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Physics Experiments

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Watching something on BBC2 about the Big Bang. They've just been on about some experiment involving 4km long stainless steel tunnels along which lasers are fired. This, apparently, on the basis that something might be detectable - to be honest, they didn't seem too confident. This didn't look like a cheap installation.

We have the likes of the LHC which must have cost an obscene amout of money yet what it it going to achieve, precisely?

The world is littered with huge radio telescopes, even massive arrays of the things.

Who provides the money for this sort of stuff? Moreover why? I mean, I don't get the impression that these things are providing much of a return for those investing.

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We have the likes of the LHC which must have cost an obscene amout of money yet what it it going to achieve, precisely?

Scientific Curiousity. Free Energy? The advancement of human kind.

The real tragedy is how much countries spend on defence [attack]

The big red slice at the top accounts for more than half the USA federal budget [on military spending.] Over 50% of GDP.

541030653_79201c9029.jpg

The USA military spend is equivalent to what the rest of the world combined spend on their military............

And these ARE the yanks dont forget. [bless em]

Its all a waste of money unless it gets used................................................:unsure:

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Sounds like a gravitational wave experiment, there are several of these around the world. I once visited a lab in Japan where they had some similar installation to look into quantum gravity. i stared at a pair of high vacuum tubes stretching out km's across a river plain. When i asked the japanese scientist i was with why their government would spend money on such a thing, he replied that their Govt had a plan to win x nobel prizes in the next ten year and they estimated it would cost y $Bn's. In other words national pride - proof that you a first world nation.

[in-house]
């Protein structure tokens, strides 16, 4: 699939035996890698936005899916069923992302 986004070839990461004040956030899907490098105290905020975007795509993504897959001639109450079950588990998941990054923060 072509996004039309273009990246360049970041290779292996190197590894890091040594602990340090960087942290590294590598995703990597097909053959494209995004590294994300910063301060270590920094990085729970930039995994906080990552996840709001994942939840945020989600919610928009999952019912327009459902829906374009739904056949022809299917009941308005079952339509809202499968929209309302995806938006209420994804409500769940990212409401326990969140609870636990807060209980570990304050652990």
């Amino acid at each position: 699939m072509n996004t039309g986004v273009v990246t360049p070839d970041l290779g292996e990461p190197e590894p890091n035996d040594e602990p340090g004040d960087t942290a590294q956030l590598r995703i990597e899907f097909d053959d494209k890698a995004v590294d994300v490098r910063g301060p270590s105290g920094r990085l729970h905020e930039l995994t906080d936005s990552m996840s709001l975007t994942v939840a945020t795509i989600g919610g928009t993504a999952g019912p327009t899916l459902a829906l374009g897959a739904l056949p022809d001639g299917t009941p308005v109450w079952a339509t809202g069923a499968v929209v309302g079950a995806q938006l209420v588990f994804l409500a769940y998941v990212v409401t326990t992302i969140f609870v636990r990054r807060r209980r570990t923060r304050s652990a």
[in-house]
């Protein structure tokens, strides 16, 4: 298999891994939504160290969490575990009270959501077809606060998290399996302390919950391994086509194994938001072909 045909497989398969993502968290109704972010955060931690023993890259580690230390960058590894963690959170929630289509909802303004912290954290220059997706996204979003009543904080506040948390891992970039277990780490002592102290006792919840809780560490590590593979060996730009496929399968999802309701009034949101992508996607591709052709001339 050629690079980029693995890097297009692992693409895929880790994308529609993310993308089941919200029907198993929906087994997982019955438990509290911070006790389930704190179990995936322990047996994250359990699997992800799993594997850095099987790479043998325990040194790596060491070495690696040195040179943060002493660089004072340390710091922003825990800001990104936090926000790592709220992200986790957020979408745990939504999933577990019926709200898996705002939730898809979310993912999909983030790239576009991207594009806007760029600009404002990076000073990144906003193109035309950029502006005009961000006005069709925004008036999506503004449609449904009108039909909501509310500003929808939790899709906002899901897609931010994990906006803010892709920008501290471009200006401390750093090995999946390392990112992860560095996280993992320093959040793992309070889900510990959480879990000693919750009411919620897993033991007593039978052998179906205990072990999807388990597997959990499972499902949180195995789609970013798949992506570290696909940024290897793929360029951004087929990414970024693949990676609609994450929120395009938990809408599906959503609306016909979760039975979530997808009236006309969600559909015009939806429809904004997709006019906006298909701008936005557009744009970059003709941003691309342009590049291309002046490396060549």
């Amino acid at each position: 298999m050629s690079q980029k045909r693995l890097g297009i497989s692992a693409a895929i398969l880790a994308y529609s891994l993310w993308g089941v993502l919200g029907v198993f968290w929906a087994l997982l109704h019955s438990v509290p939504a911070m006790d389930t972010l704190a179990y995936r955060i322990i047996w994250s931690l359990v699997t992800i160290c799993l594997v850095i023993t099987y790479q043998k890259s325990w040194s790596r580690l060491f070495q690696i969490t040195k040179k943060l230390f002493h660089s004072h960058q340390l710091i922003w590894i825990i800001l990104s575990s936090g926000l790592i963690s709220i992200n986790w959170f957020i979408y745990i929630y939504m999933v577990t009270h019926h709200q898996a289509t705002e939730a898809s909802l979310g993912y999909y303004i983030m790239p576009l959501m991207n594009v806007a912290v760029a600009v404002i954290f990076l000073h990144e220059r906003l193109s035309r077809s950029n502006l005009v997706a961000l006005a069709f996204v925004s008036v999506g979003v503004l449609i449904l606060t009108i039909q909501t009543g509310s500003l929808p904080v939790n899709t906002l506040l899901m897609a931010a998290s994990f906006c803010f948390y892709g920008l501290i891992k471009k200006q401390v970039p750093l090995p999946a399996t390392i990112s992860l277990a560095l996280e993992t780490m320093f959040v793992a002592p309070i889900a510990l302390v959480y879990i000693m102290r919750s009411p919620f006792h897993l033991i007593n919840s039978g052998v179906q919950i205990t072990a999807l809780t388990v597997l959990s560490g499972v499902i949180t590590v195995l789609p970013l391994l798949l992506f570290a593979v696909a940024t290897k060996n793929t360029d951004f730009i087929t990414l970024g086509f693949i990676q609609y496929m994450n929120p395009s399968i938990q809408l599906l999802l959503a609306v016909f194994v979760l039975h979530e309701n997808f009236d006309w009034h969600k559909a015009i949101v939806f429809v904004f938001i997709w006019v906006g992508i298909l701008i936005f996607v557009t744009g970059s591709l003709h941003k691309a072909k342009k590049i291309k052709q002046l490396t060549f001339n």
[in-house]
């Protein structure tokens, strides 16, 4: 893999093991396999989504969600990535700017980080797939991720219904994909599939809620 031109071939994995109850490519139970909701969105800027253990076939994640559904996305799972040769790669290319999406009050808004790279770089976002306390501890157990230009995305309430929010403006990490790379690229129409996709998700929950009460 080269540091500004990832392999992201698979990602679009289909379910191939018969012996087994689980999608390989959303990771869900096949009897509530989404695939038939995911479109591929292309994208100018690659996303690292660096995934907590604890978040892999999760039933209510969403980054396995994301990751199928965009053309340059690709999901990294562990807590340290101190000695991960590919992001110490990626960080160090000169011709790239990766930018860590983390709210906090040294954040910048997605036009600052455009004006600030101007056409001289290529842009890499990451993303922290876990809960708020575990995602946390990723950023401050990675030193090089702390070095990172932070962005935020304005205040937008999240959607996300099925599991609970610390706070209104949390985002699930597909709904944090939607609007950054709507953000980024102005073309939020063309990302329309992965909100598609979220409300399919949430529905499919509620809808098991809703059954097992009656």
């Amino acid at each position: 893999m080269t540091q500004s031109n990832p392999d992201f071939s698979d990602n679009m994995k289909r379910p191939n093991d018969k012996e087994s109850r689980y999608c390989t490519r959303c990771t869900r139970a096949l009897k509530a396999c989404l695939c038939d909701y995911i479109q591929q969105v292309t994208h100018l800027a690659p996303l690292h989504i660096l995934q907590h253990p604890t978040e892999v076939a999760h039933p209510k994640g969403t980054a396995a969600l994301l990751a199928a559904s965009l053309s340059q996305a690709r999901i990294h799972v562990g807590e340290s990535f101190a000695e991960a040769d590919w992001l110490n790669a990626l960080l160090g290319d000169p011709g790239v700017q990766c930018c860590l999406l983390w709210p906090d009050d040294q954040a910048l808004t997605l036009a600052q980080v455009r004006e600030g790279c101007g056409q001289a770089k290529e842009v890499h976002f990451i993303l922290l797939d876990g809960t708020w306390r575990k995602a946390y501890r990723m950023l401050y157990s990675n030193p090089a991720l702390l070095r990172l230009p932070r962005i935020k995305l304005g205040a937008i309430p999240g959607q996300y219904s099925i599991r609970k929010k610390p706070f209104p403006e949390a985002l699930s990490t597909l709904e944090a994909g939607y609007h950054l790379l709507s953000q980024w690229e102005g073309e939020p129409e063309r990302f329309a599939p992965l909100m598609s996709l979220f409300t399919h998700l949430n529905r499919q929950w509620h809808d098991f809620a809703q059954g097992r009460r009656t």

I was reminded of this today when i was showing a Japanese scientist around Manchester university. He asked what the pictures in the paper of the uni were. I said, oh didn't you hear we won a nobel prize on tuesday. His first reaction was "oh the guys a visiting prof?". No I said he has been here for years and did the work in Manchester. He was astonished. I said "well the UK has a good record in the Physics nobel". His reply was rather telling "in the past yes, but i thought that was history"

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PS love your sig.

Thankyou. B)